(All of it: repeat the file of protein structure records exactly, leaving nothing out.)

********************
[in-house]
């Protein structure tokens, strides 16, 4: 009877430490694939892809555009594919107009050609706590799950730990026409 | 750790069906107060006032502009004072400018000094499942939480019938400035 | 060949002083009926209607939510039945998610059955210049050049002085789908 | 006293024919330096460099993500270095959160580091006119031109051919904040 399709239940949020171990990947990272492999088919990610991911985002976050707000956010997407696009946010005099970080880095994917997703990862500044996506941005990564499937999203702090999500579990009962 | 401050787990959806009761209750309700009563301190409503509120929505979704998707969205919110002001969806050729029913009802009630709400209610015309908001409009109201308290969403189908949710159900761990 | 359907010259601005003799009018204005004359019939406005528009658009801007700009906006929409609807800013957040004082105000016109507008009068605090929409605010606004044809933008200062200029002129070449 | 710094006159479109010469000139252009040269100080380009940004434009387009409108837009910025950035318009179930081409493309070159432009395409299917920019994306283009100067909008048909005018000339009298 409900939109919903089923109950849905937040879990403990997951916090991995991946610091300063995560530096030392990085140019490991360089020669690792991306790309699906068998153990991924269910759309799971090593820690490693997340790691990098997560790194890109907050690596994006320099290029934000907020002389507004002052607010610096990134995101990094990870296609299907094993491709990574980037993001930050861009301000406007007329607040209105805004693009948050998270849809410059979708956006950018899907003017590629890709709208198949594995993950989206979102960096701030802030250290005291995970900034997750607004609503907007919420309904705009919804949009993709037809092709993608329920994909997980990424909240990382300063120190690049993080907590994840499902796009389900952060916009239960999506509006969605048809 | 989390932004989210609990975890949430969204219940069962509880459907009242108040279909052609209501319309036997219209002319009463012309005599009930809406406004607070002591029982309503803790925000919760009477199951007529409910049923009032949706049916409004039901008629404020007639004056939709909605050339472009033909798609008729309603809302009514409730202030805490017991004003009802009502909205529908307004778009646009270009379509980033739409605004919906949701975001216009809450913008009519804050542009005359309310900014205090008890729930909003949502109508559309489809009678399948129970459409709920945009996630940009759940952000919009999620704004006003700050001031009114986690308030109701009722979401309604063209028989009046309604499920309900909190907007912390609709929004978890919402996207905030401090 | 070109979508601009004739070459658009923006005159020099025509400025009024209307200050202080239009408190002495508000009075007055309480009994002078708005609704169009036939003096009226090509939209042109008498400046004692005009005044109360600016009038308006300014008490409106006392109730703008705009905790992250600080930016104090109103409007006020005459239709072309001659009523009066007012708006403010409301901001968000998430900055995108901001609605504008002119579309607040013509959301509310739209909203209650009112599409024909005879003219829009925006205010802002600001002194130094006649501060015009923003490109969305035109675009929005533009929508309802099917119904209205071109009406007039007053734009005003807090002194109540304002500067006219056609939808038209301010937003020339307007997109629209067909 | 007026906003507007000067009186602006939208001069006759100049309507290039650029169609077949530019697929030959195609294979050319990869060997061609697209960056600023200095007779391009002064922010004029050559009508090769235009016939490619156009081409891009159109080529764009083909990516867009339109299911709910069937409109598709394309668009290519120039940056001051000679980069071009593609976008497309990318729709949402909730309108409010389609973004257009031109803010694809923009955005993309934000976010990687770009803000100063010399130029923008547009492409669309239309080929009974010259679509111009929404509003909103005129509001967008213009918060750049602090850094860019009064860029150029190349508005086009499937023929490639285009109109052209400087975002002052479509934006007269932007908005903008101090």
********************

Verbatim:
[in-house]
């Protein structure tokens, strides 16, 4: 009877430490694939892809555009594919107009050609706590799950730990026409 | 750790069906107060006032502009004072400018000094499942939480019938400035 | 060949002083009926209607939510039945998610059955210049050049002085789908 | 006293024919330096460099993500270095959160580091006119031109051919904040 399709239940949020171990990947990272492999088919990610991911985002976050707000956010997407696009946010005099970080880095994917997703990862500044996506941005990564499937999203702090999500579990009962 | 401050787990959806009761209750309700009563301190409503509120929505979704998707969205919110002001969806050729029913009802009630709400209610015309908001409009109201308290969403189908949710159900761990 | 359907010259601005003799009018204005004359019939406005528009658009801007700009906006929409609807800013957040004082105000016109507008009068605090929409605010606004044809933008200062200029002129070449 | 710094006159479109010469000139252009040269100080380009940004434009387009409108837009910025950035318009179930081409493309070159432009395409299917920019994306283009100067909008048909005018000339009298 409900939109919903089923109950849905937040879990403990997951916090991995991946610091300063995560530096030392990085140019490991360089020669690792991306790309699906068998153990991924269910759309799971090593820690490693997340790691990098997560790194890109907050690596994006320099290029934000907020002389507004002052607010610096990134995101990094990870296609299907094993491709990574980037993001930050861009301000406007007329607040209105805004693009948050998270849809410059979708956006950018899907003017590629890709709208198949594995993950989206979102960096701030802030250290005291995970900034997750607004609503907007919420309904705009919804949009993709037809092709993608329920994909997980990424909240990382300063120190690049993080907590994840499902796009389900952060916009239960999506509006969605048809 | 989390932004989210609990975890949430969204219940069962509880459907009242108040279909052609209501319309036997219209002319009463012309005599009930809406406004607070002591029982309503803790925000919760009477199951007529409910049923009032949706049916409004039901008629404020007639004056939709909605050339472009033909798609008729309603809302009514409730202030805490017991004003009802009502909205529908307004778009646009270009379509980033739409605004919906949701975001216009809450913008009519804050542009005359309310900014205090008890729930909003949502109508559309489809009678399948129970459409709920945009996630940009759940952000919009999620704004006003700050001031009114986690308030109701009722979401309604063209028989009046309604499920309900909190907007912390609709929004978890919402996207905030401090 | 070109979508601009004739070459658009923006005159020099025509400025009024209307200050202080239009408190002495508000009075007055309480009994002078708005609704169009036939003096009226090509939209042109008498400046004692005009005044109360600016009038308006300014008490409106006392109730703008705009905790992250600080930016104090109103409007006020005459239709072309001659009523009066007012708006403010409301901001968000998430900055995108901001609605504008002119579309607040013509959301509310739209909203209650009112599409024909005879003219829009925006205010802002600001002194130094006649501060015009923003490109969305035109675009929005533009929508309802099917119904209205071109009406007039007053734009005003807090002194109540304002500067006219056609939808038209301010937003020339307007997109629209067909 | 007026906003507007000067009186602006939208001069006759100049309507290039650029169609077949530019697929030959195609294979050319990869060997061609697209960056600023200095007779391009002064922010004029050559009508090769235009016939490619156009081409891009159109080529764009083909990516867009339109299911709910069937409109598709394309668009290519120039940056001051000679980069071009593609976008497309990318729709949402909730309108409010389609973004257009031109803010694809923009955005993309934000976010990687770009803000100063010399130029923008547009492409669309239309080929009974010259679509111009929404509003909103005129509001967008213009918060750049602090850094860019009064860029150029190349508005086009499937023929490639285009109109052209400087975002002052479509934006007269932007908005903008101090």